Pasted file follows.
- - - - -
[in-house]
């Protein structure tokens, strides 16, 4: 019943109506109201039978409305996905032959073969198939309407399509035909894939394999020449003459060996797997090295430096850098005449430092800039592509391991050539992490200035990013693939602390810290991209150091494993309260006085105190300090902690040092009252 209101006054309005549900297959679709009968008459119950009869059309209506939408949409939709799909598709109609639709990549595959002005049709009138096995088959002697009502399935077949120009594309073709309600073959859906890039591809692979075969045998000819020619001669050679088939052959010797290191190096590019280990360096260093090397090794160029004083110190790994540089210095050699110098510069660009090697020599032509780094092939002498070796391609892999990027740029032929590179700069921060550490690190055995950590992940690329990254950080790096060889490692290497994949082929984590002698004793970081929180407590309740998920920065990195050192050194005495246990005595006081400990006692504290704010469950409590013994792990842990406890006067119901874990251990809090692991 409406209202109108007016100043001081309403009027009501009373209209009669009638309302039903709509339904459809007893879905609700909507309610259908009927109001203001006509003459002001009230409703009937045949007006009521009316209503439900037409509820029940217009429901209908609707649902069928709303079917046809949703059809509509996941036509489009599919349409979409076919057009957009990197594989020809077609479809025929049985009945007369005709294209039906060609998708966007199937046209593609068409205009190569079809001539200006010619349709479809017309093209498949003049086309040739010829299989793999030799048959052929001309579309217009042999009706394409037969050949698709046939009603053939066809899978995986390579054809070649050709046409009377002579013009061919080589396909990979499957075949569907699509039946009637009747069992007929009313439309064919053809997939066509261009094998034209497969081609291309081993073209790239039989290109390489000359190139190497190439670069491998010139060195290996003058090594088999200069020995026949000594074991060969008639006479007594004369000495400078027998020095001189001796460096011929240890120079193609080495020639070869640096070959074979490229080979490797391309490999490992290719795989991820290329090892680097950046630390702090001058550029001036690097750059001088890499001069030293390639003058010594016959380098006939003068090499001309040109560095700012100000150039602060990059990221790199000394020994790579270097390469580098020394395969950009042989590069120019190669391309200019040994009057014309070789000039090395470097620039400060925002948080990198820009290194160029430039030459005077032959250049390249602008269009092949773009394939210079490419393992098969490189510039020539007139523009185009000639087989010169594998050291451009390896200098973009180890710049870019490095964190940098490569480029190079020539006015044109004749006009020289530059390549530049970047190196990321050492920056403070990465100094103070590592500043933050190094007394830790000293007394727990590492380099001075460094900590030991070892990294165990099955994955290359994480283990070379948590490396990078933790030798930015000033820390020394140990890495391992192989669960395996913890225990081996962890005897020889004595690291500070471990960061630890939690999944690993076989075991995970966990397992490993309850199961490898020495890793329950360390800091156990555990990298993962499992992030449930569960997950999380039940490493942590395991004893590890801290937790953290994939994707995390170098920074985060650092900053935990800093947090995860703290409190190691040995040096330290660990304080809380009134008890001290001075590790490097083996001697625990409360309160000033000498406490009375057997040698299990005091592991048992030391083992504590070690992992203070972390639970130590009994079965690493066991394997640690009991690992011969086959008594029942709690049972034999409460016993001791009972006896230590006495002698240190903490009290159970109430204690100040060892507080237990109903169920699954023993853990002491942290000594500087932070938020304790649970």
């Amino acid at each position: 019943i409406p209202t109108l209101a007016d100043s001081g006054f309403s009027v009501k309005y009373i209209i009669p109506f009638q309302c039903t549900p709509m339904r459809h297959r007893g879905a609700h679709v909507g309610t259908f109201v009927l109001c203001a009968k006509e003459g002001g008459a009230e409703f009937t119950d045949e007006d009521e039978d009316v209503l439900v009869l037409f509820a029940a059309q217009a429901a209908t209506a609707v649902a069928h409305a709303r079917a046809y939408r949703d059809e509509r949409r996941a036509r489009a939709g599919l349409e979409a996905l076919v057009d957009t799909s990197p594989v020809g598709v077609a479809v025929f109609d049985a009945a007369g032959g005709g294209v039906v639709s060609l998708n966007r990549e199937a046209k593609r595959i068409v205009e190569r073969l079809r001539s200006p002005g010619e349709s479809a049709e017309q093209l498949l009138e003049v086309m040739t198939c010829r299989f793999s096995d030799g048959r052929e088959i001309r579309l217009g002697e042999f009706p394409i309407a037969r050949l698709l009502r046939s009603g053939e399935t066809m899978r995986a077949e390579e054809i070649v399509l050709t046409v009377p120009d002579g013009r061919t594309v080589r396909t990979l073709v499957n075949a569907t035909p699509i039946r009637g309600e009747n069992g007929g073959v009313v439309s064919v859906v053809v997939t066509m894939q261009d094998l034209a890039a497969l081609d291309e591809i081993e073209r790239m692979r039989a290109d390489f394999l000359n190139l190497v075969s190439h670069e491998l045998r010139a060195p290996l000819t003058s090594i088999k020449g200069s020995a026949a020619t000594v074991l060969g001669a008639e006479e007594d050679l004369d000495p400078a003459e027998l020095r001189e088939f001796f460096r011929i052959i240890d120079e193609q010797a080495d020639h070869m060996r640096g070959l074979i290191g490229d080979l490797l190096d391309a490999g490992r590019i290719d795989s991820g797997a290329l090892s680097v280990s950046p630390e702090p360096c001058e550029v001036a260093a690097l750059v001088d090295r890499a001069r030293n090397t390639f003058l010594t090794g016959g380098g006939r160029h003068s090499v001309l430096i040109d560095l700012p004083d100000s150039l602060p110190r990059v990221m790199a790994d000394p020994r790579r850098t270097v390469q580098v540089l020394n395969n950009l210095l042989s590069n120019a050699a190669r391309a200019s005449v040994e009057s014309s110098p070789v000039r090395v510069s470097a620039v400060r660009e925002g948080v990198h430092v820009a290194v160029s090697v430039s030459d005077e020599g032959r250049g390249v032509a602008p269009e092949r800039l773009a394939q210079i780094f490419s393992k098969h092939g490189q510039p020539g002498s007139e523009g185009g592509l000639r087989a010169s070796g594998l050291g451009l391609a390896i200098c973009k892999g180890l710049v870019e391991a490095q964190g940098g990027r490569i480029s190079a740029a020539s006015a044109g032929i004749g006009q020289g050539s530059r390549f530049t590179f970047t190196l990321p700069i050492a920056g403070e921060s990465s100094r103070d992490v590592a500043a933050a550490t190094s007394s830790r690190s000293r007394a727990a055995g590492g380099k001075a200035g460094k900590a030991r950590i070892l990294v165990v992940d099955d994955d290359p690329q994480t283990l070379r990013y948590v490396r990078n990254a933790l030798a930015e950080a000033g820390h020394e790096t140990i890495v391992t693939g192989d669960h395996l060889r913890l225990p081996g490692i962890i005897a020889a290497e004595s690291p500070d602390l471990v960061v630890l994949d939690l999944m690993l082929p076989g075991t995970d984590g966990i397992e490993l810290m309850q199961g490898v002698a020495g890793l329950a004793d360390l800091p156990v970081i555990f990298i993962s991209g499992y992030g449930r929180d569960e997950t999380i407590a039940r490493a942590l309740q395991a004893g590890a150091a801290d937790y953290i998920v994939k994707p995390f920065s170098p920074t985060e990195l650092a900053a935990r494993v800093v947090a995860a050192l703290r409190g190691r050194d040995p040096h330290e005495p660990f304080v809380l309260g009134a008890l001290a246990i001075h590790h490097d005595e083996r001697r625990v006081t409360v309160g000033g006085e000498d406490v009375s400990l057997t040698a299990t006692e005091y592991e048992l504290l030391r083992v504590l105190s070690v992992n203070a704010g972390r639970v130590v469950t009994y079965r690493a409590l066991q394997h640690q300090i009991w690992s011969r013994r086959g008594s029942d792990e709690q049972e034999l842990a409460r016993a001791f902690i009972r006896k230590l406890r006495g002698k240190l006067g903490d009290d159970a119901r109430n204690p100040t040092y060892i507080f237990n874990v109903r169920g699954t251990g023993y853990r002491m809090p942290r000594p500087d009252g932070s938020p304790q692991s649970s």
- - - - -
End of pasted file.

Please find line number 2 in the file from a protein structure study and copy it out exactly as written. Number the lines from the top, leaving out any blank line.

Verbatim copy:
């Protein structure tokens, strides 16, 4: 019943109506109201039978409305996905032959073969198939309407399509035909894939394999020449003459060996797997090295430096850098005449430092800039592509391991050539992490200035990013693939602390810290991209150091494993309260006085105190300090902690040092009252 209101006054309005549900297959679709009968008459119950009869059309209506939408949409939709799909598709109609639709990549595959002005049709009138096995088959002697009502399935077949120009594309073709309600073959859906890039591809692979075969045998000819020619001669050679088939052959010797290191190096590019280990360096260093090397090794160029004083110190790994540089210095050699110098510069660009090697020599032509780094092939002498070796391609892999990027740029032929590179700069921060550490690190055995950590992940690329990254950080790096060889490692290497994949082929984590002698004793970081929180407590309740998920920065990195050192050194005495246990005595006081400990006692504290704010469950409590013994792990842990406890006067119901874990251990809090692991 409406209202109108007016100043001081309403009027009501009373209209009669009638309302039903709509339904459809007893879905609700909507309610259908009927109001203001006509003459002001009230409703009937045949007006009521009316209503439900037409509820029940217009429901209908609707649902069928709303079917046809949703059809509509996941036509489009599919349409979409076919057009957009990197594989020809077609479809025929049985009945007369005709294209039906060609998708966007199937046209593609068409205009190569079809001539200006010619349709479809017309093209498949003049086309040739010829299989793999030799048959052929001309579309217009042999009706394409037969050949698709046939009603053939066809899978995986390579054809070649050709046409009377002579013009061919080589396909990979499957075949569907699509039946009637009747069992007929009313439309064919053809997939066509261009094998034209497969081609291309081993073209790239039989290109390489000359190139190497190439670069491998010139060195290996003058090594088999200069020995026949000594074991060969008639006479007594004369000495400078027998020095001189001796460096011929240890120079193609080495020639070869640096070959074979490229080979490797391309490999490992290719795989991820290329090892680097950046630390702090001058550029001036690097750059001088890499001069030293390639003058010594016959380098006939003068090499001309040109560095700012100000150039602060990059990221790199000394020994790579270097390469580098020394395969950009042989590069120019190669391309200019040994009057014309070789000039090395470097620039400060925002948080990198820009290194160029430039030459005077032959250049390249602008269009092949773009394939210079490419393992098969490189510039020539007139523009185009000639087989010169594998050291451009390896200098973009180890710049870019490095964190940098490569480029190079020539006015044109004749006009020289530059390549530049970047190196990321050492920056403070990465100094103070590592500043933050190094007394830790000293007394727990590492380099001075460094900590030991070892990294165990099955994955290359994480283990070379948590490396990078933790030798930015000033820390020394140990890495391992192989669960395996913890225990081996962890005897020889004595690291500070471990960061630890939690999944690993076989075991995970966990397992490993309850199961490898020495890793329950360390800091156990555990990298993962499992992030449930569960997950999380039940490493942590395991004893590890801290937790953290994939994707995390170098920074985060650092900053935990800093947090995860703290409190190691040995040096330290660990304080809380009134008890001290001075590790490097083996001697625990409360309160000033000498406490009375057997040698299990005091592991048992030391083992504590070690992992203070972390639970130590009994079965690493066991394997640690009991690992011969086959008594029942709690049972034999409460016993001791009972006896230590006495002698240190903490009290159970109430204690100040060892507080237990109903169920699954023993853990002491942290000594500087932070938020304790649970």